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Praying the names of God in times of trouble

warm latte with blank name tag

I don’t know about you, but this pandemic is doing wonders for my prayer life. Never before have I been urged so powerfully to prayer. Never before have I had so much time to pray. I’ve prayed with friends on Facebook, I’ve prayed with my kids and family aloud and today was the first day I haven’t been at work during my church’s weekly prayer meeting and I was able to join their online live prayer. I have found myself less anxious and more inspired after these times of prayer. Prayer is powerful.

Yet I have felt the danger of my prayers becoming nothing more than a desperate litany of needs. Those are important prayers, but they are not the only prayers. The truth is, sometimes I don’t even know what to pray.

I’ve been reminded through community prayers of one way of praying that remains meaningful in every season of life: praying the names of God.

God’s names aren’t just labels, they speak important truths about who God is. They remind us of truth. They remind us of the greatness of our God. When the world is shifting sand, remembering God’s names sets us back on the Rock.

Jehovah Jireh

Jehovah Jireh: Our provider. (Genesis 22:14)

When Abraham obeyed God, willing to sacrifice his own son, God sent a ram in his place. Abraham called the place Jehovah Jireh. The LORD will provide.

In today’s economy, so many are in need and don’t know where or when their next pay check will come, how to manage the bills and how to survive in this new world. Jehovah Jireh, we look to you for our provision. Just like you provided for Abraham in his time of need, provide for us today.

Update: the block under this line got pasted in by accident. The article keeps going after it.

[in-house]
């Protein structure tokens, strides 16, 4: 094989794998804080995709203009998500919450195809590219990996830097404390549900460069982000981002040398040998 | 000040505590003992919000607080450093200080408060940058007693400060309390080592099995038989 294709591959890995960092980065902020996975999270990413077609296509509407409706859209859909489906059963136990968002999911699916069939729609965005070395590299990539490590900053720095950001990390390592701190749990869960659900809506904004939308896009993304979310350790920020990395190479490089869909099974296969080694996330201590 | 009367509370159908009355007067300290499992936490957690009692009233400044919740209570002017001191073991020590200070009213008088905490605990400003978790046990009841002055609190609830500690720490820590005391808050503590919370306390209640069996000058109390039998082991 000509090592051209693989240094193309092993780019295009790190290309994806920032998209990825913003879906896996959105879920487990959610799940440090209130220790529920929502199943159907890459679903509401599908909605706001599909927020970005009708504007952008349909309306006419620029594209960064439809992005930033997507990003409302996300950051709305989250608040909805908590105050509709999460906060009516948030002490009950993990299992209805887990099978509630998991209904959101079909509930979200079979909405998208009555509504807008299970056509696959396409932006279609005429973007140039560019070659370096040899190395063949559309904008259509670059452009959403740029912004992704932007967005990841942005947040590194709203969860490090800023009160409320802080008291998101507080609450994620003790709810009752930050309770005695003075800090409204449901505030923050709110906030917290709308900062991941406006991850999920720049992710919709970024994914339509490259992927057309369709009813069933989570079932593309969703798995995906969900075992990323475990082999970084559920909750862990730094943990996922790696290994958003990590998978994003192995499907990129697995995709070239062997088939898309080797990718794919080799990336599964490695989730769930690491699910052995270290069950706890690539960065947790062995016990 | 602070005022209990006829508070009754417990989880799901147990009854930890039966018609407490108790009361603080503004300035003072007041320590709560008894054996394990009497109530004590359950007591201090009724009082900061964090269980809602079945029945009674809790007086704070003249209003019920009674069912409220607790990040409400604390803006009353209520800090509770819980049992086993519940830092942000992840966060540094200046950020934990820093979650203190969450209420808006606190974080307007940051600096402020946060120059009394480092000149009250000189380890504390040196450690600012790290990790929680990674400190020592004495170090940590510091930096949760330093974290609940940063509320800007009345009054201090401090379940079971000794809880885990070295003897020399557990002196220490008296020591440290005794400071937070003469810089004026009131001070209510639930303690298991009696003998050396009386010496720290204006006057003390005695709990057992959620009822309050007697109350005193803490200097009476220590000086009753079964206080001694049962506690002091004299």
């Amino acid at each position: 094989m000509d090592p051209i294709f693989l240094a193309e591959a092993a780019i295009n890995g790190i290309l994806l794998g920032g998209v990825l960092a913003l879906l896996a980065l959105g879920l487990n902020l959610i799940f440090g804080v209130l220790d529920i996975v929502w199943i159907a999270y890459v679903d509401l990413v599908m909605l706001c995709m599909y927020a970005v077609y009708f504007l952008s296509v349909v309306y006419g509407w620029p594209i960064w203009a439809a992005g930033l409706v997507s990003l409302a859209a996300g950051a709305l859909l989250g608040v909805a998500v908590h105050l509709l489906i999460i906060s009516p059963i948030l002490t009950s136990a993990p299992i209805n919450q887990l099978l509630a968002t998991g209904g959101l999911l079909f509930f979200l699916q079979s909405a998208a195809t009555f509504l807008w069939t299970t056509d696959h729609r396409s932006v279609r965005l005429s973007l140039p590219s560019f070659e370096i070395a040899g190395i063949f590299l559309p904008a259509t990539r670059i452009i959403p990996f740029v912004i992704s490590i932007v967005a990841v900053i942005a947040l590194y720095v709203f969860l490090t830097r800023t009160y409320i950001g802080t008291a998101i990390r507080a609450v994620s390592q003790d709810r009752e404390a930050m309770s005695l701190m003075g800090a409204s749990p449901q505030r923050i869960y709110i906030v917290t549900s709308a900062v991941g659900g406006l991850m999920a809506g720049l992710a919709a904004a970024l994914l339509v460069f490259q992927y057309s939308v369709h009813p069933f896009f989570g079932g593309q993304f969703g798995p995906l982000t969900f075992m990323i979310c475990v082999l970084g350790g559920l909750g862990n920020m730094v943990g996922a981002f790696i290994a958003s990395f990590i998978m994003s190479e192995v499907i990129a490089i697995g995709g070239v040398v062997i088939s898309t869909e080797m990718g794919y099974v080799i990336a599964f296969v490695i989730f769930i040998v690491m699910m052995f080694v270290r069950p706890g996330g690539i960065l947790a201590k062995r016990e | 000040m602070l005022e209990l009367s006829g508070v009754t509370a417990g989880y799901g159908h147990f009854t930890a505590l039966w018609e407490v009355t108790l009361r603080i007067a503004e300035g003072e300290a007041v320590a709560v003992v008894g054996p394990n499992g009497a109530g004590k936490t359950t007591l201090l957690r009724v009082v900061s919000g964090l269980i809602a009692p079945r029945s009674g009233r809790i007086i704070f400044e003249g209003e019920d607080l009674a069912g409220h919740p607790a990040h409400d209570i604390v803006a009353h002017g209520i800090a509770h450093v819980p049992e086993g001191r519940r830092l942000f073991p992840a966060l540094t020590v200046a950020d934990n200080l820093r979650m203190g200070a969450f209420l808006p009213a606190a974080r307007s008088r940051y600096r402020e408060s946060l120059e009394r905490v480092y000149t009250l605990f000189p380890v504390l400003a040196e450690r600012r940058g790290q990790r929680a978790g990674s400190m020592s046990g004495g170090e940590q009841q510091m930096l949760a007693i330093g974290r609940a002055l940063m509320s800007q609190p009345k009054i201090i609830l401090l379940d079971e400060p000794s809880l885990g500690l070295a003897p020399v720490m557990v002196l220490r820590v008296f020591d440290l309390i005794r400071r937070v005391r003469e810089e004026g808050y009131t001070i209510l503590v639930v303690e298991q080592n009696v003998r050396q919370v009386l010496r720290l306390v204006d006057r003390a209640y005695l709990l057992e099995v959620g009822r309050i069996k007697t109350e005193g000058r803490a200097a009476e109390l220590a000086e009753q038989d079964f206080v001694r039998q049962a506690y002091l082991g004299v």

Praying the names of God in times of fear: 12 names to remind us of the power and presence of God

Jehovah Raphe

Jehovah Raphe: the God who heals (Exodus 15:26)

As the Israelites faced a crisis of water in the middle of the desert, God speaks to them and gives them this name: I am the God who heals (Jehovah Raphe) and leads them to an oasis.

Jehovah Raphe, our world needs you. For those affected by the virus or who are vulnerable health-wise, heal our bodies. For those afflicted by anxiety, despair and depression, heal our minds. For those of us soul-sick, heal our souls. You are the Great Healer and we look expectantly to you to heal us.

Jehovah Shalom

Jehovah Shalom: the God of peace (Judges 6:24)

This name comes from the story of Gideon, a time when the Israelites were in hiding and isolation, living in caves and going out only in secret to gather provisions. Their enemies had become too big for them to face. God calls Gideon to the battle and Gideon worships Jehovah Shalom – God is peace.

As we face an enemy we can’t see we look to you: Jehovah Shalom, you are our peace.

Jehovah Rohi

Jehovah Rohi: the Good Shepherd (Psalm 23:1)

David, the shepherd, wrote his famous psalm: The LORD is my shepherd. He is the one we look to for care, leadership, protection and guidance.

We need your gentle leadership.  Guide us, Good Shepherd.

El Roi

El Roi: the God who sees me (Genesis 16:13)

This is one of my favourite names for God, given by Hagar when she fled Abraham’s camp. Alone, and left to die without water in the wilderness, God shows up and speaks to her. Overwhelmed, she realizes that when she was the most alone, God saw her.